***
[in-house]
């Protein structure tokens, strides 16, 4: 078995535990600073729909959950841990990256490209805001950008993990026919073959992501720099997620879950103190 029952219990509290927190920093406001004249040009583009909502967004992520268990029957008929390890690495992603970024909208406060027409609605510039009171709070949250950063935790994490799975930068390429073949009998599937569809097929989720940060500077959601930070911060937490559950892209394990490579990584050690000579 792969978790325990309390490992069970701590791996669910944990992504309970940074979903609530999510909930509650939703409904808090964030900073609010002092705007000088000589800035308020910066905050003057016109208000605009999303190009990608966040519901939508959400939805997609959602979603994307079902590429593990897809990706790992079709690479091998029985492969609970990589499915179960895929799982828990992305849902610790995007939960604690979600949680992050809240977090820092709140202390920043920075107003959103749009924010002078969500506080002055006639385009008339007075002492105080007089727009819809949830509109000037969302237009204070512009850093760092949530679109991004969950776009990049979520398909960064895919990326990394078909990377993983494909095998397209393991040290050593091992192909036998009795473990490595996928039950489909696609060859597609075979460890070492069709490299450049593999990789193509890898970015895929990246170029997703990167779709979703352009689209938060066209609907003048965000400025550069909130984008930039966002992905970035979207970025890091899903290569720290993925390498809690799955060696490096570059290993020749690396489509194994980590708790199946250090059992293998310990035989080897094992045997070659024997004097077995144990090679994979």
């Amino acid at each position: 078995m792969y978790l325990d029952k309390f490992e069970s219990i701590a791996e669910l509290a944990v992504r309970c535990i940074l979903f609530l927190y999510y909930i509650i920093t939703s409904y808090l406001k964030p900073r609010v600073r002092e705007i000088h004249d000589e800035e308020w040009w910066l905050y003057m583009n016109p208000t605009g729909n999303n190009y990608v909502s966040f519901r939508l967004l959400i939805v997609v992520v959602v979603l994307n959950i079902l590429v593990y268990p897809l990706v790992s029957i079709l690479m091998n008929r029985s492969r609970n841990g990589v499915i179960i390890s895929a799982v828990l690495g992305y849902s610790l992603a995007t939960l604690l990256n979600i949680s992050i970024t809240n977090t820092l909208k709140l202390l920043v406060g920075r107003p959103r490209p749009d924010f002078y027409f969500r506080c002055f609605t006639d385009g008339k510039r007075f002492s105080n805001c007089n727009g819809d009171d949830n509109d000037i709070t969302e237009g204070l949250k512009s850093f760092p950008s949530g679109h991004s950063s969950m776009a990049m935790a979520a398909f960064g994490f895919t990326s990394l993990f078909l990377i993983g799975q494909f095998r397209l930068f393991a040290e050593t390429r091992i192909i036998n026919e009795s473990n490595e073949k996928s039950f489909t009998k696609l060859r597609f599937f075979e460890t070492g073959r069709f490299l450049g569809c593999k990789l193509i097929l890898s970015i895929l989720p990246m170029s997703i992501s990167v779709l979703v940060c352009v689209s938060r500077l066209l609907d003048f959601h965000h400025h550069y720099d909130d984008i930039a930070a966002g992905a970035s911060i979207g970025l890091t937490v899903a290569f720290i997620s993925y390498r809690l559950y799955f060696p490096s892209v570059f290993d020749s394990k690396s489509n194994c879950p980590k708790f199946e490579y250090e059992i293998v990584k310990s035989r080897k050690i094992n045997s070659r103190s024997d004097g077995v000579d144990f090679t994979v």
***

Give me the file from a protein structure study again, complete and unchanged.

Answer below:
[in-house]
């Protein structure tokens, strides 16, 4: 078995535990600073729909959950841990990256490209805001950008993990026919073959992501720099997620879950103190 029952219990509290927190920093406001004249040009583009909502967004992520268990029957008929390890690495992603970024909208406060027409609605510039009171709070949250950063935790994490799975930068390429073949009998599937569809097929989720940060500077959601930070911060937490559950892209394990490579990584050690000579 792969978790325990309390490992069970701590791996669910944990992504309970940074979903609530999510909930509650939703409904808090964030900073609010002092705007000088000589800035308020910066905050003057016109208000605009999303190009990608966040519901939508959400939805997609959602979603994307079902590429593990897809990706790992079709690479091998029985492969609970990589499915179960895929799982828990992305849902610790995007939960604690979600949680992050809240977090820092709140202390920043920075107003959103749009924010002078969500506080002055006639385009008339007075002492105080007089727009819809949830509109000037969302237009204070512009850093760092949530679109991004969950776009990049979520398909960064895919990326990394078909990377993983494909095998397209393991040290050593091992192909036998009795473990490595996928039950489909696609060859597609075979460890070492069709490299450049593999990789193509890898970015895929990246170029997703990167779709979703352009689209938060066209609907003048965000400025550069909130984008930039966002992905970035979207970025890091899903290569720290993925390498809690799955060696490096570059290993020749690396489509194994980590708790199946250090059992293998310990035989080897094992045997070659024997004097077995144990090679994979």
């Amino acid at each position: 078995m792969y978790l325990d029952k309390f490992e069970s219990i701590a791996e669910l509290a944990v992504r309970c535990i940074l979903f609530l927190y999510y909930i509650i920093t939703s409904y808090l406001k964030p900073r609010v600073r002092e705007i000088h004249d000589e800035e308020w040009w910066l905050y003057m583009n016109p208000t605009g729909n999303n190009y990608v909502s966040f519901r939508l967004l959400i939805v997609v992520v959602v979603l994307n959950i079902l590429v593990y268990p897809l990706v790992s029957i079709l690479m091998n008929r029985s492969r609970n841990g990589v499915i179960i390890s895929a799982v828990l690495g992305y849902s610790l992603a995007t939960l604690l990256n979600i949680s992050i970024t809240n977090t820092l909208k709140l202390l920043v406060g920075r107003p959103r490209p749009d924010f002078y027409f969500r506080c002055f609605t006639d385009g008339k510039r007075f002492s105080n805001c007089n727009g819809d009171d949830n509109d000037i709070t969302e237009g204070l949250k512009s850093f760092p950008s949530g679109h991004s950063s969950m776009a990049m935790a979520a398909f960064g994490f895919t990326s990394l993990f078909l990377i993983g799975q494909f095998r397209l930068f393991a040290e050593t390429r091992i192909i036998n026919e009795s473990n490595e073949k996928s039950f489909t009998k696609l060859r597609f599937f075979e460890t070492g073959r069709f490299l450049g569809c593999k990789l193509i097929l890898s970015i895929l989720p990246m170029s997703i992501s990167v779709l979703v940060c352009v689209s938060r500077l066209l609907d003048f959601h965000h400025h550069y720099d909130d984008i930039a930070a966002g992905a970035s911060i979207g970025l890091t937490v899903a290569f720290i997620s993925y390498r809690l559950y799955f060696p490096s892209v570059f290993d020749s394990k690396s489509n194994c879950p980590k708790f199946e490579y250090e059992i293998v990584k310990s035989r080897k050690i094992n045997s070659r103190s024997d004097g077995v000579d144990f090679t994979v």